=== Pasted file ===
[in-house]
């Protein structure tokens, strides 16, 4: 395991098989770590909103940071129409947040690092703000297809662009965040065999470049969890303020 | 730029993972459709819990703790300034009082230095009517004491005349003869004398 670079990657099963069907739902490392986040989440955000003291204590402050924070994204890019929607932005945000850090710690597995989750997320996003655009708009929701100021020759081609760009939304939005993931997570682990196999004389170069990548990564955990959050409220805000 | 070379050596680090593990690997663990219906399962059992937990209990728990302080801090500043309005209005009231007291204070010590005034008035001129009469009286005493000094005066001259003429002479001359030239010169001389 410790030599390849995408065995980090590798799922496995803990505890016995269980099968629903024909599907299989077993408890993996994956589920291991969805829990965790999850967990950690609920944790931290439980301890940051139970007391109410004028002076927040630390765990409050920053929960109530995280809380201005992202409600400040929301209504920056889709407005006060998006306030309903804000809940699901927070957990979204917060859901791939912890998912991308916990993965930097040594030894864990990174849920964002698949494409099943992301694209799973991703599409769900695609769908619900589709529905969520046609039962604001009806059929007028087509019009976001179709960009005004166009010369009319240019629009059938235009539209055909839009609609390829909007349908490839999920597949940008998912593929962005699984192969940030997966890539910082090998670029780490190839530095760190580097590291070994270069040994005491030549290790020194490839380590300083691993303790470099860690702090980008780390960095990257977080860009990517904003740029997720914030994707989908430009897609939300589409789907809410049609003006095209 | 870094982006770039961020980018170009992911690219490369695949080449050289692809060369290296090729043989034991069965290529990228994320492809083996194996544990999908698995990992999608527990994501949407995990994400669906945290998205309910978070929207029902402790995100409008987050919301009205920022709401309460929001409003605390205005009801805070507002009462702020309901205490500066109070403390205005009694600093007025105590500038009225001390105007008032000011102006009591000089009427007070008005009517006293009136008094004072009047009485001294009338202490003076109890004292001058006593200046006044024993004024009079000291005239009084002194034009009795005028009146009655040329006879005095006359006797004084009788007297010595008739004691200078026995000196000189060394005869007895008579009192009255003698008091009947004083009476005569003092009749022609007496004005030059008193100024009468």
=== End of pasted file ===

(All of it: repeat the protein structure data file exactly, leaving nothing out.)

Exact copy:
[in-house]
């Protein structure tokens, strides 16, 4: 395991098989770590909103940071129409947040690092703000297809662009965040065999470049969890303020 | 730029993972459709819990703790300034009082230095009517004491005349003869004398 670079990657099963069907739902490392986040989440955000003291204590402050924070994204890019929607932005945000850090710690597995989750997320996003655009708009929701100021020759081609760009939304939005993931997570682990196999004389170069990548990564955990959050409220805000 | 070379050596680090593990690997663990219906399962059992937990209990728990302080801090500043309005209005009231007291204070010590005034008035001129009469009286005493000094005066001259003429002479001359030239010169001389 410790030599390849995408065995980090590798799922496995803990505890016995269980099968629903024909599907299989077993408890993996994956589920291991969805829990965790999850967990950690609920944790931290439980301890940051139970007391109410004028002076927040630390765990409050920053929960109530995280809380201005992202409600400040929301209504920056889709407005006060998006306030309903804000809940699901927070957990979204917060859901791939912890998912991308916990993965930097040594030894864990990174849920964002698949494409099943992301694209799973991703599409769900695609769908619900589709529905969520046609039962604001009806059929007028087509019009976001179709960009005004166009010369009319240019629009059938235009539209055909839009609609390829909007349908490839999920597949940008998912593929962005699984192969940030997966890539910082090998670029780490190839530095760190580097590291070994270069040994005491030549290790020194490839380590300083691993303790470099860690702090980008780390960095990257977080860009990517904003740029997720914030994707989908430009897609939300589409789907809410049609003006095209 | 870094982006770039961020980018170009992911690219490369695949080449050289692809060369290296090729043989034991069965290529990228994320492809083996194996544990999908698995990992999608527990994501949407995990994400669906945290998205309910978070929207029902402790995100409008987050919301009205920022709401309460929001409003605390205005009801805070507002009462702020309901205490500066109070403390205005009694600093007025105590500038009225001390105007008032000011102006009591000089009427007070008005009517006293009136008094004072009047009485001294009338202490003076109890004292001058006593200046006044024993004024009079000291005239009084002194034009009795005028009146009655040329006879005095006359006797004084009788007297010595008739004691200078026995000196000189060394005869007895008579009192009255003698008091009947004083009476005569003092009749022609007496004005030059008193100024009468």